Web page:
4 More Ways To Use Visual Cues In Your Classroom


Are you looking for more ways to decrease students' dependency on prompting and increase their independence levels? Here are 4 more ways to use visual cues in your classroom to get students to a more independent level.

Here are 4 more ways that you can use visuals in your classroom to increase independence and understanding.



We have been talking about different ways to use visuals for both students and staff. You can read the first post about reducing prompt dependency here and the post on using visual cues with staff here. In the meantime, here are 4 more ways that I use visual cues in my classroom.

Color Coding Visual Cues

Color coding is nothing new in special ed. Many classrooms already color code as an organizational tool, but color coding can also be used for teaching! Here is an example of one of the ways I use color coding as an instructional tool. In this picture you can see that as students build the date they are actually matching the colors of the cards. 

Use color coding as a teaching tool. Here students learn the difference between the parts that make up the date.



This has been a great way to get students to really understand the different parts of the date. We hand the cards that students will put up (the bottom row) to different students. When we hand them out, students have to answer a question about the card. For example, if we were handing out the card with May written on it we might say "What month is it?" or "May is the _____." This has really helps students cue into the different components that go into putting the date together. Read more about our morning meeting routines here and here.


Use Photographs

Many of my students prefer not to make sustained eye contact and have limited social skills. This chart is one of the ways that we work on students recognizing their peers' faces and names. Many of my students also struggle with recognizing themselves correctly in photographs. Frequently, students will label the photos with their name without truly understanding that it is them.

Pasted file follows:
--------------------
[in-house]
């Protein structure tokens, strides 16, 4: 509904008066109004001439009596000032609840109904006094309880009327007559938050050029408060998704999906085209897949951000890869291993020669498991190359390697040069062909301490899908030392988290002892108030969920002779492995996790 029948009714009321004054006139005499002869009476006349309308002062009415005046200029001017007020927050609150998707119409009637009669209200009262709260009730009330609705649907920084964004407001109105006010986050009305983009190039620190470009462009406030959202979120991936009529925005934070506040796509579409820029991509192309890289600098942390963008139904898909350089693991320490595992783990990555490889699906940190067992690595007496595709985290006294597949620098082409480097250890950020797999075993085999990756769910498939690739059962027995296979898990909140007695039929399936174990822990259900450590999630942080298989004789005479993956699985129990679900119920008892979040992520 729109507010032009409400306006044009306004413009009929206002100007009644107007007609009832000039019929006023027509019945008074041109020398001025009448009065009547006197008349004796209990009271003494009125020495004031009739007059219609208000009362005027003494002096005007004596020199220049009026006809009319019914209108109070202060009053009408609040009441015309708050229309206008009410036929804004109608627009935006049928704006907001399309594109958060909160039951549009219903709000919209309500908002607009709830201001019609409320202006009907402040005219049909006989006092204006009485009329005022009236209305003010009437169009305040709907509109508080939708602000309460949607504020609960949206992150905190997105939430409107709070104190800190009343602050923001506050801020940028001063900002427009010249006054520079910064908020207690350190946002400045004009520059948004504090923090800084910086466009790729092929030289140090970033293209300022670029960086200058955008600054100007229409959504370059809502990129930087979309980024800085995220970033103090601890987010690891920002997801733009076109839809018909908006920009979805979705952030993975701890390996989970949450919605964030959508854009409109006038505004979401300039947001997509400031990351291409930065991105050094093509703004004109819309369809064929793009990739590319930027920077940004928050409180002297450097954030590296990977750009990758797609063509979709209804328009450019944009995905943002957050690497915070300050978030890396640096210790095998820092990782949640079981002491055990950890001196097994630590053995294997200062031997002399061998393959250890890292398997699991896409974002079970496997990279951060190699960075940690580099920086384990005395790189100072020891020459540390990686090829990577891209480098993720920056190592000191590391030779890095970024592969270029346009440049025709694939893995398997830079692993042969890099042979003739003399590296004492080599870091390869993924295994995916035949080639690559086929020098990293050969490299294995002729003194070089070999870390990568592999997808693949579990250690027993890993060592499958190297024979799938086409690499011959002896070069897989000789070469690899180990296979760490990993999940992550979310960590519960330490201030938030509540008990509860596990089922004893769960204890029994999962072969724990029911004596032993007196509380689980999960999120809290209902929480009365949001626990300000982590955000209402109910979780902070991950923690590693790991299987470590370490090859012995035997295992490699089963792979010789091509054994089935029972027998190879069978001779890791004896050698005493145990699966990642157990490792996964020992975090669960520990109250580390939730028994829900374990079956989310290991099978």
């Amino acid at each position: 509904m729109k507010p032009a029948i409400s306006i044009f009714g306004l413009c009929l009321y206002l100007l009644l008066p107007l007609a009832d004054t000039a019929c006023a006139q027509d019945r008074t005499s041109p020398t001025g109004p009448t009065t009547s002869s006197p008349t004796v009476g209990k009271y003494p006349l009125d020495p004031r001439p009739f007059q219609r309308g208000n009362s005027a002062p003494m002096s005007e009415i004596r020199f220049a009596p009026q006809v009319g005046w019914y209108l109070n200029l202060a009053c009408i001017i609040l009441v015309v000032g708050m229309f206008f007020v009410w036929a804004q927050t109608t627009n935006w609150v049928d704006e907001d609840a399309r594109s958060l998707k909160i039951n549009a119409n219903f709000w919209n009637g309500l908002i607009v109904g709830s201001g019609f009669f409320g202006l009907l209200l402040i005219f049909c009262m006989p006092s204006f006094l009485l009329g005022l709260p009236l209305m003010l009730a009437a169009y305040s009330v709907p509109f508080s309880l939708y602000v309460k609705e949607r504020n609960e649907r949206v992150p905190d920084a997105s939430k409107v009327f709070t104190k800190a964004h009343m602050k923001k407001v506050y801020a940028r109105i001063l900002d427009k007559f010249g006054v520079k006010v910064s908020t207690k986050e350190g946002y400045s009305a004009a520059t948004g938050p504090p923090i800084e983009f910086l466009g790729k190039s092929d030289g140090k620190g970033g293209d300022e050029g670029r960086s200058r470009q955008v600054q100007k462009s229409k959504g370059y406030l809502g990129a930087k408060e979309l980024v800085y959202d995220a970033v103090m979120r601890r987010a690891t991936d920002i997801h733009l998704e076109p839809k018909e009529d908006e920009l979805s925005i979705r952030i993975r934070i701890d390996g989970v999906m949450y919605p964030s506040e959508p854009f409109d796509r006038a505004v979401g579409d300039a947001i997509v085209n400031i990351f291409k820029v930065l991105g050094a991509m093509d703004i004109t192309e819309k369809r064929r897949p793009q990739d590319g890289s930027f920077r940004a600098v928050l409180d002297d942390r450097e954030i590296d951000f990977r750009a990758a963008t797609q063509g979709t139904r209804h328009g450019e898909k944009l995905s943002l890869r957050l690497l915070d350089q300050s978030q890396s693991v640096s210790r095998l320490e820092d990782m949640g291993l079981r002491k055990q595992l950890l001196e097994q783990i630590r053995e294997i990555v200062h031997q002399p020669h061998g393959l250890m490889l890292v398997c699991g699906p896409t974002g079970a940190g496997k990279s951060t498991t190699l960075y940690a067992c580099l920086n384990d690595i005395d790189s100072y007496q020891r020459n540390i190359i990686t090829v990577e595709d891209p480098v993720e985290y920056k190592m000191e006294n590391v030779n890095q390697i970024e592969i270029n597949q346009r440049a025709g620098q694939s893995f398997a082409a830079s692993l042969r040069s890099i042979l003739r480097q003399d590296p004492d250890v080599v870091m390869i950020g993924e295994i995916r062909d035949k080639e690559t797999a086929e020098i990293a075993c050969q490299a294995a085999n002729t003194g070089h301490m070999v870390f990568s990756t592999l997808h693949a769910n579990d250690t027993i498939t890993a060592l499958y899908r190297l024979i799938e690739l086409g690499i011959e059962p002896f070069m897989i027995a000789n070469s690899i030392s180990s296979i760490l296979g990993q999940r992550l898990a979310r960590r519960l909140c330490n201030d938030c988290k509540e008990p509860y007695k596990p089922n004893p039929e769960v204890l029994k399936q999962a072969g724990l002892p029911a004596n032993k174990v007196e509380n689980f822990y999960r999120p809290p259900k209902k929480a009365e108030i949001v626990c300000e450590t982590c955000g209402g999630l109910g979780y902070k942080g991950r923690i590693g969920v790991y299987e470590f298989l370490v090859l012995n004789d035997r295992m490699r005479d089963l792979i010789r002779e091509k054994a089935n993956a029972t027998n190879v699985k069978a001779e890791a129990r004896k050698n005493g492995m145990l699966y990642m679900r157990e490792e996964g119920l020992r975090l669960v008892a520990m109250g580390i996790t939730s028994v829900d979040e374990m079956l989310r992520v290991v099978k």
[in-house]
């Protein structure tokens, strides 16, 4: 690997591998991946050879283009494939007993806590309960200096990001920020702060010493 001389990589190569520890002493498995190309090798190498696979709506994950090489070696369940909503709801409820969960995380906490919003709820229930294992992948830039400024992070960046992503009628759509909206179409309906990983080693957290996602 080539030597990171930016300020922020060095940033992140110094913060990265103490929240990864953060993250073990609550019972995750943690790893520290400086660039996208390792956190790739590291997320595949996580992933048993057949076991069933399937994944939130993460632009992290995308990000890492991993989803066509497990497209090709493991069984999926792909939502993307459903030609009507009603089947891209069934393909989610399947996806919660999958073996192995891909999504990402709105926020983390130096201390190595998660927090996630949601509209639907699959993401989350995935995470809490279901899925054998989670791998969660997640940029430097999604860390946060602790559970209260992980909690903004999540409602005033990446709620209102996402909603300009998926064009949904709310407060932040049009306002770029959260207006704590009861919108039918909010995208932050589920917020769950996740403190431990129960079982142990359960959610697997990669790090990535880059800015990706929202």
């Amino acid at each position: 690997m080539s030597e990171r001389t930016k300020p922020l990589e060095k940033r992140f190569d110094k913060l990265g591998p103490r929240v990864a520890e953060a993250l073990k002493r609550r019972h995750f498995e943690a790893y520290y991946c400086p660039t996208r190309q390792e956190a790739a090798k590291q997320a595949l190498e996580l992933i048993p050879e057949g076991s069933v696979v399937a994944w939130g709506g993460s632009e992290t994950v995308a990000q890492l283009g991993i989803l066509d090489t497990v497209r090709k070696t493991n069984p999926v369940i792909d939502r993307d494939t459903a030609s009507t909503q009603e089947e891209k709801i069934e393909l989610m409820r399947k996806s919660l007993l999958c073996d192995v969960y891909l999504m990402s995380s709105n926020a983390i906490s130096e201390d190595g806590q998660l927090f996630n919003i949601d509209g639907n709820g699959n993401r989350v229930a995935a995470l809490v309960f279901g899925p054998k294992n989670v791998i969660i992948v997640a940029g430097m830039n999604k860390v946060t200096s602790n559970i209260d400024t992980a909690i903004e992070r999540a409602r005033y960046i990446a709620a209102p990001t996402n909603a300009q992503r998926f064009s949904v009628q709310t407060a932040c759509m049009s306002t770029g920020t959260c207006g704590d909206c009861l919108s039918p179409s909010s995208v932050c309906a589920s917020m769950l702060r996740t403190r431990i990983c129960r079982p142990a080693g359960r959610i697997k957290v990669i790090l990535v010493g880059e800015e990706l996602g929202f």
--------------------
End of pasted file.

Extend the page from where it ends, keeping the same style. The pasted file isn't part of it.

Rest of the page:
Use photographs to help students cue into their peers' faces and names.

This chart is changed and reviewed daily during morning meeting. Students have to identify their picture when asked a who questions. In general, I am looking for the student in the photograph to answer, but if that student isn't in the room then I ask someone else to answer the question. For example, "Who will out the weather up today?" We want student to be flexible in their understanding of language, so we ask these questions in a variety of ways. 

Steps Of A Sequence

Students can become prompt dependent very easily.... especially with ADL skills that require multiple steps to complete. To help decrease reliance on others for cues, we use picture cues to help students remember the order. 

Visual cues help students decrease their reliance on others when completing ADL sequences.

In the example above, we are trying to get the student to complete all of the steps in the bathroom without opening the door. We added door, desk and chocolate pictures because we want him to finish the sequence by opening the door and going to his desk to get his chocolate. This simple picture sequence has increased his independence in the bathroom by 53%!! WIN!!!!


Sign In To Generalize Writing

This is one of my favorite visuals and it doesn't cost anything! Not only does it help students practice writing and filling out sign in sheets (life skill!), but is also gives the therapists that work in my room a quick run down of who is and isn't here. 


Hanging sign in sheets allow students to practice filling out sign in sheets and writing on vertical surfaces.


We also ask a student to write the name of  a peer who isn't in school that day. This is another opportunity to work on students paying attention to their peers and learning their names. 


What are your favorite ways to use visuals in the classroom? Share in the comments so we can all learn!

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